Professional Practice Note from Thomas A. Pearson, Esq.

Timing may not be everything, but it is critical if consultation about practice issues is going to be most effective.

The practice of psychology is becoming more complex and challenging every day. As legal and ethical standards expand and evolve, psychologists and other health professionals increasingly face issues that require consultation with peers and others. Participating in a regularly-scheduled peer consultation group and seeking timely ethical and legal advice when necessary are key factors in avoiding or at least minimizing practice errors.

Even the best-trained practitioners will encounter ethical and legal issues that they have not previously encountered in their training or practice. As helpful as education, supervision and regular peer consultation are, they are often not enough to enable the practitioner to make appropriate decisions about unfamiliar practice issues. When those issues arise, the best time to seek ethical and legal advice is before making decisions that cannot be “undone” without considerable effort and expense, assuming they can be undone at all. Even if there is no clear answer to the issue, the fact that the practitioner sought consultation ahead of time can signify that she or he attempted to meet the professional standard of care in the circumstances.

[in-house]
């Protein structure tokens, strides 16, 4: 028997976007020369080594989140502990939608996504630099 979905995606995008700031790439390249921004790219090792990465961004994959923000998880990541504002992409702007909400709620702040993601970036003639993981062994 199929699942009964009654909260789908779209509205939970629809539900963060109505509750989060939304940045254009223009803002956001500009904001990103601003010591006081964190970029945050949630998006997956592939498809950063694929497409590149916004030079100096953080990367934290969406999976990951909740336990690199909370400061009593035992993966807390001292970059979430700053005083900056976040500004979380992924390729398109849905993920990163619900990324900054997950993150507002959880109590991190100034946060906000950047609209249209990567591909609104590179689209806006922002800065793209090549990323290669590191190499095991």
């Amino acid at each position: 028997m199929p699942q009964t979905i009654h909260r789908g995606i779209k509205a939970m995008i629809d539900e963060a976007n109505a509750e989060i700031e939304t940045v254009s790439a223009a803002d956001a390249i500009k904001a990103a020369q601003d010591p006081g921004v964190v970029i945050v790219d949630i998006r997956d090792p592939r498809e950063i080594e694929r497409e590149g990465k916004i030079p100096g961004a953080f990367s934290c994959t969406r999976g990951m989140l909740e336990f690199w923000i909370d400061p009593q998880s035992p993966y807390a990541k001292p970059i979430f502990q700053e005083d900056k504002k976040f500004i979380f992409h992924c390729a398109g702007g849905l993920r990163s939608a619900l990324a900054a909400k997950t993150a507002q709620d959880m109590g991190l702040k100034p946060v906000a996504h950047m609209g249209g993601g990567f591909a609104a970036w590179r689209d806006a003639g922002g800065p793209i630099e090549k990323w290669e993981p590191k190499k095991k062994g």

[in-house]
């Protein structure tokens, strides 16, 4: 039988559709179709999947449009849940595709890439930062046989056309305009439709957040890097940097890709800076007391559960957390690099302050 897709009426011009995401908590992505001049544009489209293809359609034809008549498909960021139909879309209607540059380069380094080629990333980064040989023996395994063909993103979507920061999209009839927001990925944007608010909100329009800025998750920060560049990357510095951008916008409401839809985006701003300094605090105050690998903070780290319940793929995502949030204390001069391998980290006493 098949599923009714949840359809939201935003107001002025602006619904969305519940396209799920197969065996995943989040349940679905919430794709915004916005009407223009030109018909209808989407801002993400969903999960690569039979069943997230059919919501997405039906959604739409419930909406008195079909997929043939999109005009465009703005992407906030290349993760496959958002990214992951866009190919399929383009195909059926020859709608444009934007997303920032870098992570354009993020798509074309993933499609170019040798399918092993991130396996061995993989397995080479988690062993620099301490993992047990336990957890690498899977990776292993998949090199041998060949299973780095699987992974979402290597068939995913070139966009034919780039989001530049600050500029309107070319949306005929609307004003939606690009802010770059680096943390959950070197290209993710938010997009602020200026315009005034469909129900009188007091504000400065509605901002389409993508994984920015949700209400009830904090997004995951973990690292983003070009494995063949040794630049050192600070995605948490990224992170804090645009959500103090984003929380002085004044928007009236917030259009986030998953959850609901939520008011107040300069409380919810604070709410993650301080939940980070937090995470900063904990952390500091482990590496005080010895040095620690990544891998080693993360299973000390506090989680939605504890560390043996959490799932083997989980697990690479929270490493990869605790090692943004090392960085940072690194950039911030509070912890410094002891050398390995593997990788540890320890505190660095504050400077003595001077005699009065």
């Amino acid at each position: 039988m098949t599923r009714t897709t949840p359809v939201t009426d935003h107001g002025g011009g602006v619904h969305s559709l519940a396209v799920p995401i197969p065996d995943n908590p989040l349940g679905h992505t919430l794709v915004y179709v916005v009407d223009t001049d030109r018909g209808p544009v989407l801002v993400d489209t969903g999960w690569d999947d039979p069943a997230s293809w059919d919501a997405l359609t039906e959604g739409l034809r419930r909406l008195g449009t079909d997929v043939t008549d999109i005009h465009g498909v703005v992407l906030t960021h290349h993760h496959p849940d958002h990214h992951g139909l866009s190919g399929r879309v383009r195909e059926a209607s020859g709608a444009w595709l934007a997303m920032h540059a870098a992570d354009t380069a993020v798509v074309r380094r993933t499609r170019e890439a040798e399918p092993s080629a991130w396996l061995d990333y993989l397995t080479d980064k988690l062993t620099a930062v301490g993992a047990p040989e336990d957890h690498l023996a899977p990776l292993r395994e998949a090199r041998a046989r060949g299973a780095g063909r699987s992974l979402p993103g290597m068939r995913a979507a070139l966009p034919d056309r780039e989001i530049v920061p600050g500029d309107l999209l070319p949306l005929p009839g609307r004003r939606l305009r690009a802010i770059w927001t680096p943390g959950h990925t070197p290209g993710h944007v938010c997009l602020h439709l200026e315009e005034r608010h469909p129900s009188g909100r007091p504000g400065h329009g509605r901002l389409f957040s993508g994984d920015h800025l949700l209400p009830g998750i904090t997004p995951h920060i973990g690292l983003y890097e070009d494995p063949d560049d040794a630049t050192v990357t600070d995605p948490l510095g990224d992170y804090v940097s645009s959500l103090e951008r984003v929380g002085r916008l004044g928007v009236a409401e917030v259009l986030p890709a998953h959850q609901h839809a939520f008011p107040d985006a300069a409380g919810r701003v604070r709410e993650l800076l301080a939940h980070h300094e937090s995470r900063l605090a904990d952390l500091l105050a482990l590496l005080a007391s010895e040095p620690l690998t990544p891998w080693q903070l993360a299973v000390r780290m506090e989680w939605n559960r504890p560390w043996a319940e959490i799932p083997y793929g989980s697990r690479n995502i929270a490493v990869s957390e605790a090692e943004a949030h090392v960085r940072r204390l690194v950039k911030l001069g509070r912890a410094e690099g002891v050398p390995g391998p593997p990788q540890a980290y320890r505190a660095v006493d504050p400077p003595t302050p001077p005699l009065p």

The timing of consultation is especially important in situations involving disclosure of confidential client information, requests and subpoenas for client records, boundaries and multiple relationships, and mandated reporting. Obviously, too, a psychologist should seek legal advice immediately if she or he receives notice of legal action (such as a lawsuit) or of an investigation by a licensing board or other governmental entity. Especially if consultation occurs early, a consultant can offer important information about clinical and ethical aspects of the situation. An attorney can provide detailed information about what the law requires and can make recommendations about available legal options. Also, the attorney-client privilege offers broad protection for communications between the attorney and the practitioner.

For those who are concerned about the time and expense of consultation, keep in mind that many issues can be addressed in a relatively short period of time, and timely consultation can prevent much more expensive and time-consuming efforts to correct practice errors after they have been made. Also, as a membership benefit, MPA members can obtain a free legal consultation of up to one hour each year from MPA’s Legal Consultation Service and two additional consultations for an optional, nominal surcharge on their membership fee.

Tom Pearson is an attorney in private practice in the Twin Cities. He serves as the attorney for MPA’s Legal Consultation Services. His contact information is: Thomas A. Pearson, Pearson Quinlivan, PLC, 7900 International Center, Suite 300, Bloomington, Minnesota  55425; Telephone: (651) 245-8074; Email: [email protected]; Facsimile: (651) 846-5836.

Copyright 2015 by Thomas A. Pearson. All rights reserved. Reprinting, reproduction or dissemination by permission only.

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